Subject: New Study Warns Whale Populations Too Low for Hunting

New Study Warns Whale Populations Too Low for HuntingNew Study Warns
Whale Populations Too Low for Hunting

PALO ALTO, California, July 25, 2003 (ENS) - Scientists have underestimated the
number of humpbacks and other great whales that inhabited the North Atlantic Ocean
before the advent of whaling, according to geneticists from Stanford and Harvard
Universities.

The findings, published today in the journal Science, could cast grave doubts on
the scientific rationale used by countries that advocate lifting a 17-year
moratorium on commercial whaling established by the London-based
International Whaling Commission (IWC), the scientists say.

The IWC, which is the main organization that regulates whaling, has
policies that will allow for the resumption of commercial hunting when populations
reach a little more than half of their historic numbers.

But the findings of the new study expose a problem with this policy, which relies
on historic estimates of unconfirmed whaling records dating back to the mid-1800s,
says Stephen Palumbi, a professor of biological sciences at Stanford and co-author
of the study.

"It is well known that hunting dramatically reduced all baleen whale populations, yet reliable estimates of former whale abundances are elusive," wrote Palumbi and
Harvard graduate student Joe Roman, lead author of the study. "Whaling logbooks
provide clues, but may be incomplete, intentionally under reported or fail to
consider hunting loss."

Roman and Palumbi say their study is the first to use genetics rather than whaling
records to confirm the number of whales that used to exist.
The new study casts some doubt on the International Whaling Commission's
historical baseline of some whale populations, including humpbacks. (Photo courtesy
Oceana)

"The genetics of populations has within it information about the past," Palumbi explained. "If you can read the amount of genetic variation ­ the difference in DNA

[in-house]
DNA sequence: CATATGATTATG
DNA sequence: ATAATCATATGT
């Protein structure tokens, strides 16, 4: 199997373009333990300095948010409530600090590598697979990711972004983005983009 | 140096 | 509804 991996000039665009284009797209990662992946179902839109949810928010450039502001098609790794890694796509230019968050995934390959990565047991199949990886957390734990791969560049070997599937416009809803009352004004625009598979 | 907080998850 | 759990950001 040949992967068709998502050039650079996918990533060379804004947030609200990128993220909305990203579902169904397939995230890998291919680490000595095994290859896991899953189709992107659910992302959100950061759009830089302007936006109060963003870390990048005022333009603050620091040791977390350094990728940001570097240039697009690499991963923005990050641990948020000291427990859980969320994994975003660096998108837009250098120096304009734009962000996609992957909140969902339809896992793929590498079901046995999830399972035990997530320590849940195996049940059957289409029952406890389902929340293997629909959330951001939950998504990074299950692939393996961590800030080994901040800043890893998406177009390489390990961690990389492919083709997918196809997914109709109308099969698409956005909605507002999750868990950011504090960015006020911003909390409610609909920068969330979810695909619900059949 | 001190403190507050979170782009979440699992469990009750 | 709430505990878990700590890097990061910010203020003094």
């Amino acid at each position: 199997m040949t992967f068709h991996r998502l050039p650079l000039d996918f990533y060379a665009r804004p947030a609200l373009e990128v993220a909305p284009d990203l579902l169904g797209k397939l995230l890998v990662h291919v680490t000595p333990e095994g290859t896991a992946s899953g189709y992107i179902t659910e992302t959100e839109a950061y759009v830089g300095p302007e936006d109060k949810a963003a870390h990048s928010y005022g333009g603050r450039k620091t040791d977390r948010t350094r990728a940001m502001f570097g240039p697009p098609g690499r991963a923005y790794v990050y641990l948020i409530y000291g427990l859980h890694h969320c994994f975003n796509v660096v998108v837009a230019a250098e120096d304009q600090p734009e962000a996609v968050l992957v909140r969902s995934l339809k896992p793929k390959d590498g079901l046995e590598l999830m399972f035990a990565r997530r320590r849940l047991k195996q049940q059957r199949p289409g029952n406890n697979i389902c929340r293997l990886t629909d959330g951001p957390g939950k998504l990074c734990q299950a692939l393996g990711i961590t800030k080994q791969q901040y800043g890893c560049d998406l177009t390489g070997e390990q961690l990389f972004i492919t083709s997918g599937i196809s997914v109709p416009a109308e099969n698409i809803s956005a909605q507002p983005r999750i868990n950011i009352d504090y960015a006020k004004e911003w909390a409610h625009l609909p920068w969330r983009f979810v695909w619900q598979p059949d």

from one individual whale to another ­ and calibrate that, then you can estimate
the historic size of the population."

The scientists focused on the genetics of North Atlantic humpback, fin and minke
whales ­ three species decimated in the mid-19th and early-20th centuries by the
demand for whale oil, baleen and meat.

"The genetics we have done of whales in the North Atlantic says that, before
whaling, there were a total of 800,000 to 900,000 humpback, fin and minke whales ­
far greater numbers than anybody ever thought," Palumbi said.

Comparing DNA samples from 188 humpback whales, Roman and Palumbi determined that the historic population in the North Atlantic may have been 240,000,
some 12 times greater than the IWC estimate.

Using these results, Palumbi estimated that the worldwide humpback population could
have been as high as 1.5 million ­ more than 10 times the IWC's global historical
estimate of 100,000.

After analyzing DNA samples from 87 minke whales, the scientists concluded that the
pre-whaling North Atlantic minke population was at least 265,000. This is roughly
twice the number of minkes that inhabit the North Atlantic today, according to the
IWC.

A minke whale is hauled aboard a Japanese factory ship in the Southern
Ocean - Japanese officials at the IWC contend there are too many whales in the
ocean.

An analysis of the DNA of 253 fin whales yielded similar results ­ Roman and Palumbi concluded that the pre-whaling population was about 360,000, some 10 times
higher than the IWC¹s historical estimate. The IWC estimates that today¹s fin whale
population is about 56,000.

Reconciling these number is an essential component of future whale conservation, Palumbi says.

Under the current policies of the IWC, which declared a worldwide moratorium on
commercial whaling in 1986, a majority of its 51 members could lift the moratorium
and allow whale hunting in regions where populations has reached 54 percent of its
original carrying capacity.

"This is a real conundrum," Palumbi said. "Humpback whales, for example, were thought to have numbered about 20,000 in the North Atlantic, and we are up to about
10,000 now, so at that rate, the IWC could allow countries to start killing humpbacks within the next decade."

"But if the historic population was really 240,000, as the genetics suggests, then
we would not be able to start whaling for another 70 to 100 years."

Roman and Palumbi write that in light of their findings, current populations of
humpback or fin whales are "far from harvestable."

Minke whales are closer to genetically defined population limits, they wrote, and
hunting decisions regarding them "must be based on other data".

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